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The Special Relationship

Illustration for article titled iThe Special Relationship/i
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The Special Relationship debuts tonight on HBO at 9 p.m. Eastern.

For a little while early in its running time, The Special Relationship feels like '90s porn. There are long, lingering shots of peace and prosperity, of two countries - the United States and United Kingdom - where the thought of dark and dangerous things barely even intrudes, and these shots practically beg the audience to salivate at the shots of a world where some things were still certain, where darkness had yet to seriously intrude and the U.S. stood firmly on the world stage, commanding respect and admiration, the U.K. its solid partner just off to the side.

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The Special Relationship is the third of screenwriter Peter Morgan's projects that seem to aim at creating a loving hagiography of Tony Blair and his Britain, an idyllic place where nothing was ever wrong and anything that went wrong certainly wasn't Blair's fault. Morgan's previous projects in this vein - The Deal and The Queen - took close-up looks at very specific moments in Blair's life. (I have not seen The Deal, but The Queen is a fine, fine film, where Morgan's script is bolstered by great work from director Stephen Frears and star Helen Mirren.) The Special Relationship is wider-ranging, and it eventually becomes the most cynical portrayal of Blair yet in the loose series.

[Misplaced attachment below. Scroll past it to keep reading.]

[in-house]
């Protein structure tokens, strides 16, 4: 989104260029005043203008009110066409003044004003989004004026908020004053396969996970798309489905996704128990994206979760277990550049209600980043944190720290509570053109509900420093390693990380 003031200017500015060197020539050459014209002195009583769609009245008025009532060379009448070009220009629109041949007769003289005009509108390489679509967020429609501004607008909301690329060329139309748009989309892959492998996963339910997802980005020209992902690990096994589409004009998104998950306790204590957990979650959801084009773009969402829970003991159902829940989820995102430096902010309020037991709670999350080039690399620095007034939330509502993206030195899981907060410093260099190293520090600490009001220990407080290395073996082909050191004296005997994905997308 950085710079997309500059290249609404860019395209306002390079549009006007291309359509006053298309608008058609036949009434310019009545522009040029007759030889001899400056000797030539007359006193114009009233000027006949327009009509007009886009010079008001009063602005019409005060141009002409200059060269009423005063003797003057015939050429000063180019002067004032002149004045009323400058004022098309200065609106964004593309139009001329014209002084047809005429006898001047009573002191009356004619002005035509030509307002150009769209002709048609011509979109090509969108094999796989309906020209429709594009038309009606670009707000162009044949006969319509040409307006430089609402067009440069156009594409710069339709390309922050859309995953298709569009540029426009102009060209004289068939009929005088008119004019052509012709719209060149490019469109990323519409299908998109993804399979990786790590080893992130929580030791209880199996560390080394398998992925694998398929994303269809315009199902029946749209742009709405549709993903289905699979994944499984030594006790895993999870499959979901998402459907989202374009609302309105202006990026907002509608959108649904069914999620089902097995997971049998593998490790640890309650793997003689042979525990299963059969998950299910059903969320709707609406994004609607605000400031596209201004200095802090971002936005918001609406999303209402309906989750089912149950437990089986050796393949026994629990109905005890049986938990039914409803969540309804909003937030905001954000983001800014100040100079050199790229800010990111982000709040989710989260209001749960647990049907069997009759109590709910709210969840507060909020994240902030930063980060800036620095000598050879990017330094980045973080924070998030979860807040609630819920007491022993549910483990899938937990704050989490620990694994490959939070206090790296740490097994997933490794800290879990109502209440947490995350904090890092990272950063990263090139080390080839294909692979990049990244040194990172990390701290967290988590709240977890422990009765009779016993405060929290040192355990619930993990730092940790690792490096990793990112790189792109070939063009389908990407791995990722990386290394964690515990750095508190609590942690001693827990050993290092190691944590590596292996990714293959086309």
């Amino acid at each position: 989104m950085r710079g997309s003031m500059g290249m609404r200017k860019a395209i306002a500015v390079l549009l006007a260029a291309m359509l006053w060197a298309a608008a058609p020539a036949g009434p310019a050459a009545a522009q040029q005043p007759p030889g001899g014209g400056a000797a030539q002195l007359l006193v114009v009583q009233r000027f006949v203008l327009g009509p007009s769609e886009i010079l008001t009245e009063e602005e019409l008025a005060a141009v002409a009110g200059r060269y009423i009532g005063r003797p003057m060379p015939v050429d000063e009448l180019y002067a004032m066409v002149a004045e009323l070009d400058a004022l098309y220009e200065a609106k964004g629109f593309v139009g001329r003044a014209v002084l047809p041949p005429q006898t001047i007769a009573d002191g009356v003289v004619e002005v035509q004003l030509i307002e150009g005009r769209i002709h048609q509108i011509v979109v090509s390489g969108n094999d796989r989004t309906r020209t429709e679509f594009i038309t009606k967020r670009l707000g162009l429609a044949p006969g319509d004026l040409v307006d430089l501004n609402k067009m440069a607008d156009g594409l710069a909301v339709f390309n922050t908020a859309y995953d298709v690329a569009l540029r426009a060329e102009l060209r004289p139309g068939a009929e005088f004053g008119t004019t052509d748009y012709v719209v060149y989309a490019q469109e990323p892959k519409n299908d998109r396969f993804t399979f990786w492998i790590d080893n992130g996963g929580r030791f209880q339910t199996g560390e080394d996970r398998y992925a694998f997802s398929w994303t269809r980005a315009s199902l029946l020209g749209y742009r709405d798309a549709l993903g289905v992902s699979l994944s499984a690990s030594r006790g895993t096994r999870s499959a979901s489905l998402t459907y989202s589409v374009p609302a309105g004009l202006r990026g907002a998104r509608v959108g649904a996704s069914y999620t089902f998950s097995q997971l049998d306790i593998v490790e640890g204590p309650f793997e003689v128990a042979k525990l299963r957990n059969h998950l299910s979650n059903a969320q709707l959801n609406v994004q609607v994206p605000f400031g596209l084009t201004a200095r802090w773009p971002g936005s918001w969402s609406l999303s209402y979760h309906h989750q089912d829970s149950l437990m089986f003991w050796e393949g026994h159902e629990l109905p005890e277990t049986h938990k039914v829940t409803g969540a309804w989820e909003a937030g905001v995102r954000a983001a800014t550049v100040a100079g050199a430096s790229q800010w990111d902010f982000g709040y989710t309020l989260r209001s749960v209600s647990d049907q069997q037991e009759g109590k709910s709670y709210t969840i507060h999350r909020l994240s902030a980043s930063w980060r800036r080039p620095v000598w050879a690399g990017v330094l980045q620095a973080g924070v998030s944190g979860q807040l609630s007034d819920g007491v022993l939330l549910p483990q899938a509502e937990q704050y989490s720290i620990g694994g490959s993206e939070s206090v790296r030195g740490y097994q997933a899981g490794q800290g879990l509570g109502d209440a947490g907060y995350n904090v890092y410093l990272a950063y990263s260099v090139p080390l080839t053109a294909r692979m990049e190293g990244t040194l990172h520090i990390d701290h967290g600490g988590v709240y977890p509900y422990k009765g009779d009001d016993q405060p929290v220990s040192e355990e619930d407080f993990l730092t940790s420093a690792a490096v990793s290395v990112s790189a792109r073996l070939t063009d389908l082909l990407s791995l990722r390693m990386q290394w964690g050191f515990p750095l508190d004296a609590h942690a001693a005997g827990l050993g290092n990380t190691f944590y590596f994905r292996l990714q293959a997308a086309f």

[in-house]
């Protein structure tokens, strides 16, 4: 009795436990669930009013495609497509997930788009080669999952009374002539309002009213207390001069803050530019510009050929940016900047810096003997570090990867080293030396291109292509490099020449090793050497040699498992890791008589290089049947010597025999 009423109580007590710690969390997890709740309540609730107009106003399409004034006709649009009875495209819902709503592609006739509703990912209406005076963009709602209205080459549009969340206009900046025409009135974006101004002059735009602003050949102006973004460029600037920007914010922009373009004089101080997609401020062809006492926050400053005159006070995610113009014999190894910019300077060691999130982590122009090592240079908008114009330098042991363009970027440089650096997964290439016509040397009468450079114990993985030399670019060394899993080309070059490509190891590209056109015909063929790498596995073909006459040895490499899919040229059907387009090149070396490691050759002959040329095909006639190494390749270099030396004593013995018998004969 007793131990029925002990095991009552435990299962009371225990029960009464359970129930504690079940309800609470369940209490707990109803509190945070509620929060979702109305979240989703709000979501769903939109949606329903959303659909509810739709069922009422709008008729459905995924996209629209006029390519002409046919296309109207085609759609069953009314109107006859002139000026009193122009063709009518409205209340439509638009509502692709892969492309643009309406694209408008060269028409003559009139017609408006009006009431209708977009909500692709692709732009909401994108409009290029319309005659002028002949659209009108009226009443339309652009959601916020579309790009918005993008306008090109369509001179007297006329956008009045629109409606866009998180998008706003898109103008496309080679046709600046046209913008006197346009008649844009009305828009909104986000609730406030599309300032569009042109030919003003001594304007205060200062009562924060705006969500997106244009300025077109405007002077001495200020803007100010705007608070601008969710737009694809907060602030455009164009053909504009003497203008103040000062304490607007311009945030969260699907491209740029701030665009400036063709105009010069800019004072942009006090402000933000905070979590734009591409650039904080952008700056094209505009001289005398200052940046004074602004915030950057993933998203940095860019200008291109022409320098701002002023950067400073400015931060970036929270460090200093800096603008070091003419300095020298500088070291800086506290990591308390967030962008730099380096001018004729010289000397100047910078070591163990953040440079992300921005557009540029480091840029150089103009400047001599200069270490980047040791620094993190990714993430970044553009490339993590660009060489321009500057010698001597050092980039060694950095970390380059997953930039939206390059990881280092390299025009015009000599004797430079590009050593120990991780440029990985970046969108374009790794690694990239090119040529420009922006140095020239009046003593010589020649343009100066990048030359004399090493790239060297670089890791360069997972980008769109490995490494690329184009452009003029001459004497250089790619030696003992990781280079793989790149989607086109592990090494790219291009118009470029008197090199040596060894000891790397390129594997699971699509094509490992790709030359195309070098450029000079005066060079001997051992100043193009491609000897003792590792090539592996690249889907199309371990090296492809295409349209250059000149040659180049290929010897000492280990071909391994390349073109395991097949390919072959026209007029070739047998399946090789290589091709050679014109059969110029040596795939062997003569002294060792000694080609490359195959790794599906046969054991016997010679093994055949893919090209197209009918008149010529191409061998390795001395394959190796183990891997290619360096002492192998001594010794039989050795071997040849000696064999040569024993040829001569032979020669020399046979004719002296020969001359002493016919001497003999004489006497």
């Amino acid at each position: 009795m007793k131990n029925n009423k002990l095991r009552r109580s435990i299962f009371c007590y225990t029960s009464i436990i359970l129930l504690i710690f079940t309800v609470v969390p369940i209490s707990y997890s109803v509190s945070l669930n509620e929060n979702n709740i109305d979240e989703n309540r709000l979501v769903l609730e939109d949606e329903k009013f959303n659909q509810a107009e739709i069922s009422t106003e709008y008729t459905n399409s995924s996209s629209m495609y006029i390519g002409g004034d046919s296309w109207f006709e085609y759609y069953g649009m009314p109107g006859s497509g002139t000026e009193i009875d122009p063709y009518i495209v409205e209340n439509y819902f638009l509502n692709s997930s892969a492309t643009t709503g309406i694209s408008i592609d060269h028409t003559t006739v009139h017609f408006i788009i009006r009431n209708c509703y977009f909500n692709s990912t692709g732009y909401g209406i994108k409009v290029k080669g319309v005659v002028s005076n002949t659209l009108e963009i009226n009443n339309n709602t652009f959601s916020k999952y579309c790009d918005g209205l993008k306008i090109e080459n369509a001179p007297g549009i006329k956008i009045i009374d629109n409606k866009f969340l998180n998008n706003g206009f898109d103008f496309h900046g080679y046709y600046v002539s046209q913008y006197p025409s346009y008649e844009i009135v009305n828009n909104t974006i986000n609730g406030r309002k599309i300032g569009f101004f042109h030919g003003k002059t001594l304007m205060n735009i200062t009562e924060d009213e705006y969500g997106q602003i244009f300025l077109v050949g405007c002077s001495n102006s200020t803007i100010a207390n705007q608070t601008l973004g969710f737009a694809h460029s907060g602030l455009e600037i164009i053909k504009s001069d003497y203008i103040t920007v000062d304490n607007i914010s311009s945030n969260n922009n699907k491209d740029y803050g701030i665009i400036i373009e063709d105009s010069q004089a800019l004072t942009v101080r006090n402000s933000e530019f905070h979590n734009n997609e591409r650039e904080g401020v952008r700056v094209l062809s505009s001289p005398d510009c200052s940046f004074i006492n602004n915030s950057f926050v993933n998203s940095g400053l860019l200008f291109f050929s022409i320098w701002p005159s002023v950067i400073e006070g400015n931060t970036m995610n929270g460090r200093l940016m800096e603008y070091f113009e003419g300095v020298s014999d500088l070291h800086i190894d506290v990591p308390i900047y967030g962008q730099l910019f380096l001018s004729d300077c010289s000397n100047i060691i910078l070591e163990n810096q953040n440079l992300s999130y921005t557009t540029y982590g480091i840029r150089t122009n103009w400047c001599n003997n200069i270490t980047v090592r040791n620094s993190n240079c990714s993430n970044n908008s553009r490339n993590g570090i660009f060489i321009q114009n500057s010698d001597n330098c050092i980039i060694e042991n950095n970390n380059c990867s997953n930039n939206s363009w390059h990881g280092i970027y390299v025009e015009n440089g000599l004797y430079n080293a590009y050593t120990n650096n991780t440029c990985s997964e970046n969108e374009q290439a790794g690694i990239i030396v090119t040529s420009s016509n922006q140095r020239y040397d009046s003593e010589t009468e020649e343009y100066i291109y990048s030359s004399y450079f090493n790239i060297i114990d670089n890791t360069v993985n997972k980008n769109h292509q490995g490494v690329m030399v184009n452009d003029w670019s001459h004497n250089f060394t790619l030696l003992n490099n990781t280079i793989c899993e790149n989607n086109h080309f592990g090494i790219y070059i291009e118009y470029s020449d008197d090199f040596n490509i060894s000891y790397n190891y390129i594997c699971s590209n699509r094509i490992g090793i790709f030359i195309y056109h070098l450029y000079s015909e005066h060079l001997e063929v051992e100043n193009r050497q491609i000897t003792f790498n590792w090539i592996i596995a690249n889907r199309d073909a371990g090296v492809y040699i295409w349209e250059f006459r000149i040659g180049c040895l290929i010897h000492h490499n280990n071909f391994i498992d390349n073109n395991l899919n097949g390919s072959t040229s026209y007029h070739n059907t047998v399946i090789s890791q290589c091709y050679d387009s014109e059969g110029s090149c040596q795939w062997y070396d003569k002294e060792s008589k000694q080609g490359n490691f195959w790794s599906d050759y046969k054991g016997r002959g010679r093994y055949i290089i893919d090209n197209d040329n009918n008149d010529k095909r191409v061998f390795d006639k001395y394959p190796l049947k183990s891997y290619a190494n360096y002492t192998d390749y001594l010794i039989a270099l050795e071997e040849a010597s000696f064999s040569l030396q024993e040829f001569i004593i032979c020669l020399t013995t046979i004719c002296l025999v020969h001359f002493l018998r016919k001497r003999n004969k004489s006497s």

The wider-ranging focus is both the strength and the weakness of The Special Relationship. Taking the long view of Blair's relationship with U.S. President Bill Clinton allows for Morgan to subtly play out how the two's power relative to each other slowly shifted and to make the story, such as it is, more of a tragedy than The Queen was, a tale of hoped for things that never came to be and lost promise and all of that. But taking the long view also means that the film simply tries to cram in too much in its 90 minute running time, and toward the end, things are happening so quickly that director Richard Loncraine seems to throw up his hands and rely on news footage to paper over some of the story gaps. Obviously, most of the audience will have lived through this and have fairly good memories of, say, the war in Kosovo or the Monica Lewinsky scandal. But the storytelling isn't terribly elegant.